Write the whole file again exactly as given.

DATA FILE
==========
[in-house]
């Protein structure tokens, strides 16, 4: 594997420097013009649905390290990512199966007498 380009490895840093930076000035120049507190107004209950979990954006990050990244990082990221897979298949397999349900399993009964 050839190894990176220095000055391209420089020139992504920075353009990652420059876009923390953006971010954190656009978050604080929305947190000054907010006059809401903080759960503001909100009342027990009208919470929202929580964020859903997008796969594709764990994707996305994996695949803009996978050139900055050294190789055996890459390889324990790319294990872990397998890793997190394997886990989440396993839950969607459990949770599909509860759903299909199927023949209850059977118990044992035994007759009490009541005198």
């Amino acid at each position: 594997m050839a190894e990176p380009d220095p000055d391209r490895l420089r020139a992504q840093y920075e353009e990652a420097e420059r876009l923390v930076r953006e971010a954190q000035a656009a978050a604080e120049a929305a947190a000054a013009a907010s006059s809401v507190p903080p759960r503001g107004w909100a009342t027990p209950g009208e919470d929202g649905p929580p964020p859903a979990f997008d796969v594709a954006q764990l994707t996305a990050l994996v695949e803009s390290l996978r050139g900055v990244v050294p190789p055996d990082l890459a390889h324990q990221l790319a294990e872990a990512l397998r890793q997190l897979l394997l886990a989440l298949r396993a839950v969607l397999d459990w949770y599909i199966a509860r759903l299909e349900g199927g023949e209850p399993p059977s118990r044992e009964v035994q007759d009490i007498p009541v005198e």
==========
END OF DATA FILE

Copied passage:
[in-house]
């Protein structure tokens, strides 16, 4: 594997420097013009649905390290990512199966007498 380009490895840093930076000035120049507190107004209950979990954006990050990244990082990221897979298949397999349900399993009964 050839190894990176220095000055391209420089020139992504920075353009990652420059876009923390953006971010954190656009978050604080929305947190000054907010006059809401903080759960503001909100009342027990009208919470929202929580964020859903997008796969594709764990994707996305994996695949803009996978050139900055050294190789055996890459390889324990790319294990872990397998890793997190394997886990989440396993839950969607459990949770599909509860759903299909199927023949209850059977118990044992035994007759009490009541005198």
């Amino acid at each position: 594997m050839a190894e990176p380009d220095p000055d391209r490895l420089r020139a992504q840093y920075e353009e990652a420097e420059r876009l923390v930076r953006e971010a954190q000035a656009a978050a604080e120049a929305a947190a000054a013009a907010s006059s809401v507190p903080p759960r503001g107004w909100a009342t027990p209950g009208e919470d929202g649905p929580p964020p859903a979990f997008d796969v594709a954006q764990l994707t996305a990050l994996v695949e803009s390290l996978r050139g900055v990244v050294p190789p055996d990082l890459a390889h324990q990221l790319a294990e872990a990512l397998r890793q997190l897979l394997l886990a989440l298949r396993a839950v969607l397999d459990w949770y599909i199966a509860r759903l299909e349900g199927g023949e209850p399993p059977s118990r044992e009964v035994q007759d009490i007498p009541v005198e």